I used to trust numbers. Who didn’t?
I thought numbers were staid, true, and irrefutable. Research depends on measurement, measurement produces numbers, and these help us make sense of the seemingly nutty and doggedly disordered world around us. (I wrote about this topic in a chapter for the Science Writers’ Handbook.)
In 2007, I started fact-checking for a magazine dedicated to cancer research. That meant poring over statistics and fitting those numbers to interpretation. I soon realized that numbers aren’t cold and lifeless.
They’re storytellers—perhaps never more so than when they show up in the scientific literature. Numbers demarcate narratives about our diseases, tendencies, and behaviors—and the interconnectedness of all those things.
Like some of the best narrators, though, numbers can be unreliable. Numbers can be twisted and manipulated; they whitewash wishful thinking with the appearance of truth. (For more on that subject, see Charles Seife’s compelling Proofiness.)
Science writers can color data by how we report it. For example: In a classic 1982 experiment, researchers asked
human guinea pigs volunteer subjects to imagine they had lung cancer and choose between two therapies. Participants were divided into two groups. One received the following information (note the recurrence of the word”die”):
Of 100 people having surgery, 10 will die during treatment, 32 will have died by one year and 66 will have died by five years. Of 100 people having radiation therapy, none will die during treatment, 23 will die by one year and 78 will die by five years.
People in the other group received the same statistics, but portrayed in terms of survival instead of death. To paraphrase the paper:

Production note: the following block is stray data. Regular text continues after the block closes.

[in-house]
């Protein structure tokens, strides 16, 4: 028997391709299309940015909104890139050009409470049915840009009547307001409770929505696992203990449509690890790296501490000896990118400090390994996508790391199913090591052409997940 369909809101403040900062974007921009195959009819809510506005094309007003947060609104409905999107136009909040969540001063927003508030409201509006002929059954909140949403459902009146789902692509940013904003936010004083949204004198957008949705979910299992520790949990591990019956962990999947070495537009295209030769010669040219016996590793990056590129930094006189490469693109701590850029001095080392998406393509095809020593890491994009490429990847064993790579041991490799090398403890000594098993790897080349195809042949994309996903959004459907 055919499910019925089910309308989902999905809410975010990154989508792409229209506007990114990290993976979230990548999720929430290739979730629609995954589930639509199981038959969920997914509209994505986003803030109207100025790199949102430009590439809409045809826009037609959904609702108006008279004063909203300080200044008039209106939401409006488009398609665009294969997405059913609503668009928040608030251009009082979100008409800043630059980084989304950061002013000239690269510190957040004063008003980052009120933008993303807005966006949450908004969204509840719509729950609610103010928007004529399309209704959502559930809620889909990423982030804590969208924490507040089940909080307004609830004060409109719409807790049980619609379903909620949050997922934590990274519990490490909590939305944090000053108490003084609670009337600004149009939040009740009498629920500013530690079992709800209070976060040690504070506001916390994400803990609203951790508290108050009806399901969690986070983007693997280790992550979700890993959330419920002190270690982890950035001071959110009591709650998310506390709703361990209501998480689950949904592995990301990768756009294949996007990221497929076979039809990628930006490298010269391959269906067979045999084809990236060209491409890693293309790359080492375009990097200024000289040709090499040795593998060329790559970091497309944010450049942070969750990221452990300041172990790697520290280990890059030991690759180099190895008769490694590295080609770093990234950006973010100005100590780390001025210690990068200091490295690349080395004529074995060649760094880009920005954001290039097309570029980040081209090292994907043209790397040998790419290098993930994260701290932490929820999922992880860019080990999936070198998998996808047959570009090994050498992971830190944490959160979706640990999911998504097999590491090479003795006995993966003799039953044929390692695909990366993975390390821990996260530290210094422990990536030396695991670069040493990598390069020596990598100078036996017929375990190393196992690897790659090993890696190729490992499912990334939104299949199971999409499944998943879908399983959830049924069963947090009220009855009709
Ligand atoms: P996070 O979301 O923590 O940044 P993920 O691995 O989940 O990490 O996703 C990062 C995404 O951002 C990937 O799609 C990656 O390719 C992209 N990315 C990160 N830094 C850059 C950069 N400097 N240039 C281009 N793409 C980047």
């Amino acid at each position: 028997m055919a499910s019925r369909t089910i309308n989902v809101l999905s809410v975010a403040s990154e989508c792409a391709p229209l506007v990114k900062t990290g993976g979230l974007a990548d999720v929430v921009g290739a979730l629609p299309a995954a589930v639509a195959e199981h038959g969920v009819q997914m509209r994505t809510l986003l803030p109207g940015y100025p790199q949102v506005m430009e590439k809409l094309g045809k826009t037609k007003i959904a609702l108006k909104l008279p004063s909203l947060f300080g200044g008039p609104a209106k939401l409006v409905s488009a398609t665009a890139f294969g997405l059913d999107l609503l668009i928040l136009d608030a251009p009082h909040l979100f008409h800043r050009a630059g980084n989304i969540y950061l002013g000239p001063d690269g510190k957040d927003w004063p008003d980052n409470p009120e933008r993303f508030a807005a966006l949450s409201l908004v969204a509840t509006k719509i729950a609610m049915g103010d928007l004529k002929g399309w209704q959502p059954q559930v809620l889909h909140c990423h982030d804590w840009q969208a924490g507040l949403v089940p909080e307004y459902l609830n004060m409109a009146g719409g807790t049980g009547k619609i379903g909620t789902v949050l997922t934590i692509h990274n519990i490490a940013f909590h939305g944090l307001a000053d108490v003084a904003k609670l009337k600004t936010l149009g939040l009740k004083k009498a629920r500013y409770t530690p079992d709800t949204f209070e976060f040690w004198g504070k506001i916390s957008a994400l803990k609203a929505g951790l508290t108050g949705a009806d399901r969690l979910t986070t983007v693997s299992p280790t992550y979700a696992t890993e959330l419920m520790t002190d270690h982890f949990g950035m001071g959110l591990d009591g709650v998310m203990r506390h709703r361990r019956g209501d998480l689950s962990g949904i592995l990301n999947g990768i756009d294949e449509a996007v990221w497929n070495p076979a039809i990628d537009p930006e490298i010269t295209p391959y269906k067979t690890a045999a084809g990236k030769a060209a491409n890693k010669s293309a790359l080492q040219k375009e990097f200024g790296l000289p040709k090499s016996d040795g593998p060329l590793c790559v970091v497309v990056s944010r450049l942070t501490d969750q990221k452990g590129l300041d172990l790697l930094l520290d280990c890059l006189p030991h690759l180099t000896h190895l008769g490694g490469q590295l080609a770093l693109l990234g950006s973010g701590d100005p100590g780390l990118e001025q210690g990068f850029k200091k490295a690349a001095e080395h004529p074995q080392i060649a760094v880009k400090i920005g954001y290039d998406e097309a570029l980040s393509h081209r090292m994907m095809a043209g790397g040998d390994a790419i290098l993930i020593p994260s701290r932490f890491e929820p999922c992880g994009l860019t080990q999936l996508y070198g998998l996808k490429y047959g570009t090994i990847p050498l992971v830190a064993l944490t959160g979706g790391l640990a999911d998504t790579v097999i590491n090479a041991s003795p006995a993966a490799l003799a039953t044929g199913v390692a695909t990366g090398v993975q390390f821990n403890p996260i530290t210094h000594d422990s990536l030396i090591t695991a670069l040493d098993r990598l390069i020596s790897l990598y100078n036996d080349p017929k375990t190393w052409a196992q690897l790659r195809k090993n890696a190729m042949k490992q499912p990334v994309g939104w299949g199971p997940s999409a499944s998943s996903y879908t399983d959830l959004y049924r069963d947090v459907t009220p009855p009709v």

Of 100 people having surgery, 90 will survive, 68 will live more than one year and 34 will live more than five years. And of 100 people have radiation therapy, 100 will survive therapy, 77 will live more than one year, and 22 will live more than five years.
Among responders who received death information, 42 percent chose radiation. Among responders who received survival info, only 25 percent chose radiation—even though they were given the same data.
Readers of news stories about medical research want to know how a new finding will affect their personal risk—and that’s tricky because reported findings are rarely as straightforward as they seem.
The following list of tips for writing about risk could help keep us honest and accurate. I’ve focused on two popular (and easily confused) metrics: absolute risk and relative risk. (See #6 for other measures.)
1. Absolute risk and relative risk are not the same thing.
The measured risk will often be clearly stated in the results section of the abstract. A randomized controlled trial will usually report relative risk. Absolute risk is easier for readers to relate to but so broad it doesn’t include information about risk factors. For a good discussion about the complexities of absolute risk, see this piece at Health News Reviews by Reuters Health staff writer Frederik Joelving.
2. Absolute risk is hard to measure.
Absolute risk is a person’s lifetime risk of developing a disease. (For example: the NCI reports that 1.47 percent of the population born today, or 1 in 68 men and women, will be diagnosed with pancreatic cancer in their lifetime.) But because it’s a lifetime risk, and one encounters so many variables during a lifetime, it’s difficult to assess. If it’s available, consider including absolute risk in stories that report any risk; it can be a way of giving readers their bearings.